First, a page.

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factors, notably:
Pressure to contain or reduce costs
Inability to develop strong business cases for expenditure and resources.
Maintaining security is everybody’s jobTechnical progress has created an environment that allows access to information resources
To multiple individuals (internal to the enterprise or not)
From multiple locations (offices, homes, on the move)
Using multiple networks (corporate, Internet, home, commercial wireless, telephone) With multiple devices (corporate and home computers, tablets, smartphones)

In this environment, many elements are not under corporate control and it is not possible therefore to expect someone else to be whole accountable for the security of information assets. Everybody should be ready to make an effective contribution.
2.6.1 Awareness of the relevance of information security to the specific organisation
Some contracts of employment include clauses specific to information security such as the non- disclosure of proprietary, sensitive or otherwise classified information. Government departments may require the signature of something equivalent to an Official Secrets Act.
Similar criteria may apply to customer information, ranging from name, address and contact information to customer status, e.g. credit rating, bank balances, etc. These may be subject to national legislation such as Data Protection and Privacy.
The disclosure of thousands of diplomatic exchanges by a service member of the U.S. military, the “Wikileaks” affair of 2010, was one situation where an individual with the authority to access information misused this privilege to act as a whistle-blower for reasons unknown, regardless of the consequences to the organisation and the individual.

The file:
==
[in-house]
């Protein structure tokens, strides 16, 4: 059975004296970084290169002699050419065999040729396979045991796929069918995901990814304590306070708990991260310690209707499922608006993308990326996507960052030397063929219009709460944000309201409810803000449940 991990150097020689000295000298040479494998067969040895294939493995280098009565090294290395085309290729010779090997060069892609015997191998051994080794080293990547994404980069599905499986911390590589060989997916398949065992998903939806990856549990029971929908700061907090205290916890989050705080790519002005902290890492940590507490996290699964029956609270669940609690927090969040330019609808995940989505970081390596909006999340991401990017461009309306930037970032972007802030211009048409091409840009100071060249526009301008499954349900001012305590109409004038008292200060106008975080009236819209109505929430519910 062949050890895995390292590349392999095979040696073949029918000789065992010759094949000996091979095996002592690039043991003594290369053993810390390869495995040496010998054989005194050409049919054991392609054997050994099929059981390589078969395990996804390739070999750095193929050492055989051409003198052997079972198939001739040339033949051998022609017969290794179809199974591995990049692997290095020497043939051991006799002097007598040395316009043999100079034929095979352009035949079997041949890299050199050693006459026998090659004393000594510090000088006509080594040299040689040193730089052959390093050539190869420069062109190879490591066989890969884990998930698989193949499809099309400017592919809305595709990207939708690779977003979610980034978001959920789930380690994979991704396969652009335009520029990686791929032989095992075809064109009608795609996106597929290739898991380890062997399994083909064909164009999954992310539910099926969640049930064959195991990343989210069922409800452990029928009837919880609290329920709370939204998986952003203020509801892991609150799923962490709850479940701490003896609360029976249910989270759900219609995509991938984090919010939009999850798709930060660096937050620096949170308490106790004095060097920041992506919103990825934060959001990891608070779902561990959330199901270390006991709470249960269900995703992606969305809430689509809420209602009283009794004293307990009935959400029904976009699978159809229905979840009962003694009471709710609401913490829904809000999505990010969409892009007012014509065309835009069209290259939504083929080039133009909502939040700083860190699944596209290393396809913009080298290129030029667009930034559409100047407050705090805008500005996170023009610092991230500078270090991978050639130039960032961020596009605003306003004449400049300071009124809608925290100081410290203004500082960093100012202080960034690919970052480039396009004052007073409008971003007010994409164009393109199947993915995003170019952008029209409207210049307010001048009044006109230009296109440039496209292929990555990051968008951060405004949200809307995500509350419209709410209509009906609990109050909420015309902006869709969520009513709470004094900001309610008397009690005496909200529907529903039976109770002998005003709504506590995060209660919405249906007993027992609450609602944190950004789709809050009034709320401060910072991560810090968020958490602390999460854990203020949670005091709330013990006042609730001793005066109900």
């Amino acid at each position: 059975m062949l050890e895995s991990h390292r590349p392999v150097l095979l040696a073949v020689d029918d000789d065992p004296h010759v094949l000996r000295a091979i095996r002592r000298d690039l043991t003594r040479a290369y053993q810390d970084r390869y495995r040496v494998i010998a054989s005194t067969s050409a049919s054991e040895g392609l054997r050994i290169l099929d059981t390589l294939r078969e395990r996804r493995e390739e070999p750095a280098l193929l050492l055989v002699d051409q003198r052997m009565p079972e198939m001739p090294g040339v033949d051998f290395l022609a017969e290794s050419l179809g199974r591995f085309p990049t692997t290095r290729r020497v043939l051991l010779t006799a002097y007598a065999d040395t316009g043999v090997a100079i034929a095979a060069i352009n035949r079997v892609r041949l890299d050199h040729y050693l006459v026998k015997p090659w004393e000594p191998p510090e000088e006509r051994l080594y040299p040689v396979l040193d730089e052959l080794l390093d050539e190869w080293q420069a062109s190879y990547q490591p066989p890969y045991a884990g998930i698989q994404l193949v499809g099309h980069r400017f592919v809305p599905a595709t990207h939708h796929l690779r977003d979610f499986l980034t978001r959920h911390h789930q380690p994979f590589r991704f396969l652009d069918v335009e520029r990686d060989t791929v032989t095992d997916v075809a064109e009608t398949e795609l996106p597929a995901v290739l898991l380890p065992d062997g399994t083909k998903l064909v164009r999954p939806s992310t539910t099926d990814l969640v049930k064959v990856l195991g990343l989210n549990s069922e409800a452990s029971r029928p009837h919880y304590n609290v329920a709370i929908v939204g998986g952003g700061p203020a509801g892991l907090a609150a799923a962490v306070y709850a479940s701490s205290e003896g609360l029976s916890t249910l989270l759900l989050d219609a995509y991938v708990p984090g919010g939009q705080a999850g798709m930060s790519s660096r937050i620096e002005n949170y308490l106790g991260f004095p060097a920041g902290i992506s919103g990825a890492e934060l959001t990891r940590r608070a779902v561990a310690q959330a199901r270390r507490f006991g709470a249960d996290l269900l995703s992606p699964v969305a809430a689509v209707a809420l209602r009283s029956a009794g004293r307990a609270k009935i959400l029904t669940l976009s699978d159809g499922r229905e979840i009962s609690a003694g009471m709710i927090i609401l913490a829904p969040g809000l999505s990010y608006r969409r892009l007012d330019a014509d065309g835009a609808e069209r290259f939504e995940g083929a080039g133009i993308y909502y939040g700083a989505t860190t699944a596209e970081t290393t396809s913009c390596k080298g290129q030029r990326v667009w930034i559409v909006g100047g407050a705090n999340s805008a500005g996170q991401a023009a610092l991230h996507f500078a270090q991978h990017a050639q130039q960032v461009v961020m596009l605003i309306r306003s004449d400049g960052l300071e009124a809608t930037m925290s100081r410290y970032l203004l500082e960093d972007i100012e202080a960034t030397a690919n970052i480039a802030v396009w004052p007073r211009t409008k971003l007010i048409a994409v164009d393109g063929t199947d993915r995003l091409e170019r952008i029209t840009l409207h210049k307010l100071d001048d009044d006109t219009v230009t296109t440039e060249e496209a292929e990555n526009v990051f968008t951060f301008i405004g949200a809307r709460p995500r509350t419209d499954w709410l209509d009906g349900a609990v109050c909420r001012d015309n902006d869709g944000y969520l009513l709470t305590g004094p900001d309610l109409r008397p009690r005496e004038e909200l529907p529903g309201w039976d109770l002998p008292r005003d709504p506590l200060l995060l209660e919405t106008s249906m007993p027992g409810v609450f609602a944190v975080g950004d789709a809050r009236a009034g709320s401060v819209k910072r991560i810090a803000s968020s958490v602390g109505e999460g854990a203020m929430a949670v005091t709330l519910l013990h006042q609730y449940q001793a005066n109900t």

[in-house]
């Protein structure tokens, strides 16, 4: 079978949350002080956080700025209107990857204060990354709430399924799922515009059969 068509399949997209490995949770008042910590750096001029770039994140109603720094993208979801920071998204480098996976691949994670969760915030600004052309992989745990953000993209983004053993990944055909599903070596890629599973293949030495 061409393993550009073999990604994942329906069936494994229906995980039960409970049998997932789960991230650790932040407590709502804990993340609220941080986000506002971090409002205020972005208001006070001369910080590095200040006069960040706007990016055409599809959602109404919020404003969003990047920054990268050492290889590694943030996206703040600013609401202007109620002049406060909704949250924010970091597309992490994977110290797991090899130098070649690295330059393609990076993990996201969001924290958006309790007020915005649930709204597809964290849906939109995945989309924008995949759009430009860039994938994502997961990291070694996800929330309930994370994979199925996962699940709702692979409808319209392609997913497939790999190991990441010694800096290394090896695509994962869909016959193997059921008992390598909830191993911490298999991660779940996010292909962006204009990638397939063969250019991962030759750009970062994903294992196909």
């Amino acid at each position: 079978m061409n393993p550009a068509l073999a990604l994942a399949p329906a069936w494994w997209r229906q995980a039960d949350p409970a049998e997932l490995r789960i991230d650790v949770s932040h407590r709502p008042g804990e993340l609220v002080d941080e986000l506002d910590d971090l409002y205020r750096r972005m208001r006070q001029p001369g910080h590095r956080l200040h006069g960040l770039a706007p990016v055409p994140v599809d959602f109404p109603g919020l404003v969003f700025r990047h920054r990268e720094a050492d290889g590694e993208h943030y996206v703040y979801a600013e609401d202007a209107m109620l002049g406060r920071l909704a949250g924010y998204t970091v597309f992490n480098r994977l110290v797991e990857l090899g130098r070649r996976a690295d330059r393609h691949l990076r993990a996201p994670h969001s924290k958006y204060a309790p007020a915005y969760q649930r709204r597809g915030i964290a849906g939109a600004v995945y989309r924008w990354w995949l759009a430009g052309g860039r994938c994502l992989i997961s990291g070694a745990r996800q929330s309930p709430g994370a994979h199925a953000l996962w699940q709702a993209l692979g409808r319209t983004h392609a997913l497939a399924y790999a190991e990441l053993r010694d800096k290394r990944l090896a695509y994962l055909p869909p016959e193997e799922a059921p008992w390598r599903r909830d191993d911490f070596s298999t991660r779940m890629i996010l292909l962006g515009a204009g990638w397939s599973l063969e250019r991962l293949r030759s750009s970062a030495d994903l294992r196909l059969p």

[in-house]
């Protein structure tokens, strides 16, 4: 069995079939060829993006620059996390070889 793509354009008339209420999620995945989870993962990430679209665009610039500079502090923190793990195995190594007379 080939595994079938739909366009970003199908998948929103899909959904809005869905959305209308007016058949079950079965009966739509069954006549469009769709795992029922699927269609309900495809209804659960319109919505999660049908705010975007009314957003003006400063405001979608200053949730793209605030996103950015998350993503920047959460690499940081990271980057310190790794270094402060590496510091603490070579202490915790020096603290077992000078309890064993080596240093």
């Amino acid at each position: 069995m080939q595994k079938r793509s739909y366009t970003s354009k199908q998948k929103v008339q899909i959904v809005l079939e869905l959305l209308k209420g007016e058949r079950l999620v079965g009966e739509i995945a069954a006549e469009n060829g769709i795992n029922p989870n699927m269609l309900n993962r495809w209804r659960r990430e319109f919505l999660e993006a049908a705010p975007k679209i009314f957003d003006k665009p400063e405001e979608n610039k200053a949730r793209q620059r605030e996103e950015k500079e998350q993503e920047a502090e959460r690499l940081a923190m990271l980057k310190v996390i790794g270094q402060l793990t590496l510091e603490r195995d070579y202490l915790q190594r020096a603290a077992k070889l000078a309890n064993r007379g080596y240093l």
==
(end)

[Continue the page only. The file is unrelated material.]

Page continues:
2.6.2 Human error
Nobody is perfect and unintended actions may impact information security. Working to meet a tight deadline, being distracted, lacking focus due to multitasking, interruptions, feeling unwell, etc., are all drivers for human error. Lack of familiarity with procedures and/or systems as well as reliance on temporary personnel can also result in human error.
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Informationsecurityfornon-technicalmanagers Lessonsidentifiedinthelast tenyears
There are controls to reduce the possibility of human error. Segregation of Duties being perhaps the most commonly applied – until the trend for the “Lean Enterprise” reduced staff numbers to the point that more and more responsibility was placed on individuals without recourse to an independent check
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for the accuracy and appropriateness of their actions. 2.6.3 Social engineering